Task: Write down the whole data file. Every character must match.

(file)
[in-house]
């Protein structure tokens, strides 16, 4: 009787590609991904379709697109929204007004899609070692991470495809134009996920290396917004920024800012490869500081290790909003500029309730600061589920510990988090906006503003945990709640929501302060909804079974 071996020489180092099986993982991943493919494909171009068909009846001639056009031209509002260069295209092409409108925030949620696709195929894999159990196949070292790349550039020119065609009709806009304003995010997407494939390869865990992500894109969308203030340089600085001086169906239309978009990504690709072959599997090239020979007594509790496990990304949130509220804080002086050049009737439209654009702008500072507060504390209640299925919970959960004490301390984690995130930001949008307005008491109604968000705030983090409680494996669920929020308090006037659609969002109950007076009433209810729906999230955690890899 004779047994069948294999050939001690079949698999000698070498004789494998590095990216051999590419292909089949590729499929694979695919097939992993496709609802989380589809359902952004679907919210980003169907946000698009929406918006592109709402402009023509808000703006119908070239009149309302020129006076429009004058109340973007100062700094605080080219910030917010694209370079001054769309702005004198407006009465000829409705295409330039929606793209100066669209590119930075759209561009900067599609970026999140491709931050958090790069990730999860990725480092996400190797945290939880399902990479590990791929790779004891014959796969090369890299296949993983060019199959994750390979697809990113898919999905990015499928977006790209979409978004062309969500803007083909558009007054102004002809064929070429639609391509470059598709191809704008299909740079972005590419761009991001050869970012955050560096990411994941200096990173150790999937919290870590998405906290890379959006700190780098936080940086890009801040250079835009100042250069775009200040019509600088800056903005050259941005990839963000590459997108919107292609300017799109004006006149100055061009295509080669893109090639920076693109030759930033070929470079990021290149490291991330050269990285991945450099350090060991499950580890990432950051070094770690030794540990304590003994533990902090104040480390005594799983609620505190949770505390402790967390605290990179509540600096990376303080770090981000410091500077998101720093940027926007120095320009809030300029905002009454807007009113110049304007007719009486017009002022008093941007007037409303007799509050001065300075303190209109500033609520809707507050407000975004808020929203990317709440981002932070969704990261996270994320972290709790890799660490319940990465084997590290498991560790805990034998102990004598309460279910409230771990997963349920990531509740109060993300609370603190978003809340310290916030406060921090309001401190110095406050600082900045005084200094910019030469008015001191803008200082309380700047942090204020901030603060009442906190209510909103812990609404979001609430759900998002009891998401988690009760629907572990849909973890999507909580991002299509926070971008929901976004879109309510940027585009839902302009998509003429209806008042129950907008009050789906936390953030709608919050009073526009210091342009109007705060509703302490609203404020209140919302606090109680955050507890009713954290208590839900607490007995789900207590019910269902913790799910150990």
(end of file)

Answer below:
[in-house]
């Protein structure tokens, strides 16, 4: 009787590609991904379709697109929204007004899609070692991470495809134009996920290396917004920024800012490869500081290790909003500029309730600061589920510990988090906006503003945990709640929501302060909804079974 071996020489180092099986993982991943493919494909171009068909009846001639056009031209509002260069295209092409409108925030949620696709195929894999159990196949070292790349550039020119065609009709806009304003995010997407494939390869865990992500894109969308203030340089600085001086169906239309978009990504690709072959599997090239020979007594509790496990990304949130509220804080002086050049009737439209654009702008500072507060504390209640299925919970959960004490301390984690995130930001949008307005008491109604968000705030983090409680494996669920929020308090006037659609969002109950007076009433209810729906999230955690890899 004779047994069948294999050939001690079949698999000698070498004789494998590095990216051999590419292909089949590729499929694979695919097939992993496709609802989380589809359902952004679907919210980003169907946000698009929406918006592109709402402009023509808000703006119908070239009149309302020129006076429009004058109340973007100062700094605080080219910030917010694209370079001054769309702005004198407006009465000829409705295409330039929606793209100066669209590119930075759209561009900067599609970026999140491709931050958090790069990730999860990725480092996400190797945290939880399902990479590990791929790779004891014959796969090369890299296949993983060019199959994750390979697809990113898919999905990015499928977006790209979409978004062309969500803007083909558009007054102004002809064929070429639609391509470059598709191809704008299909740079972005590419761009991001050869970012955050560096990411994941200096990173150790999937919290870590998405906290890379959006700190780098936080940086890009801040250079835009100042250069775009200040019509600088800056903005050259941005990839963000590459997108919107292609300017799109004006006149100055061009295509080669893109090639920076693109030759930033070929470079990021290149490291991330050269990285991945450099350090060991499950580890990432950051070094770690030794540990304590003994533990902090104040480390005594799983609620505190949770505390402790967390605290990179509540600096990376303080770090981000410091500077998101720093940027926007120095320009809030300029905002009454807007009113110049304007007719009486017009002022008093941007007037409303007799509050001065300075303190209109500033609520809707507050407000975004808020929203990317709440981002932070969704990261996270994320972290709790890799660490319940990465084997590290498991560790805990034998102990004598309460279910409230771990997963349920990531509740109060993300609370603190978003809340310290916030406060921090309001401190110095406050600082900045005084200094910019030469008015001191803008200082309380700047942090204020901030603060009442906190209510909103812990609404979001609430759900998002009891998401988690009760629907572990849909973890999507909580991002299509926070971008929901976004879109309510940027585009839902302009998509003429209806008042129950907008009050789906936390953030709608919050009073526009210091342009109007705060509703302490609203404020209140919302606090109680955050507890009713954290208590839900607490007995789900207590019910269902913790799910150990």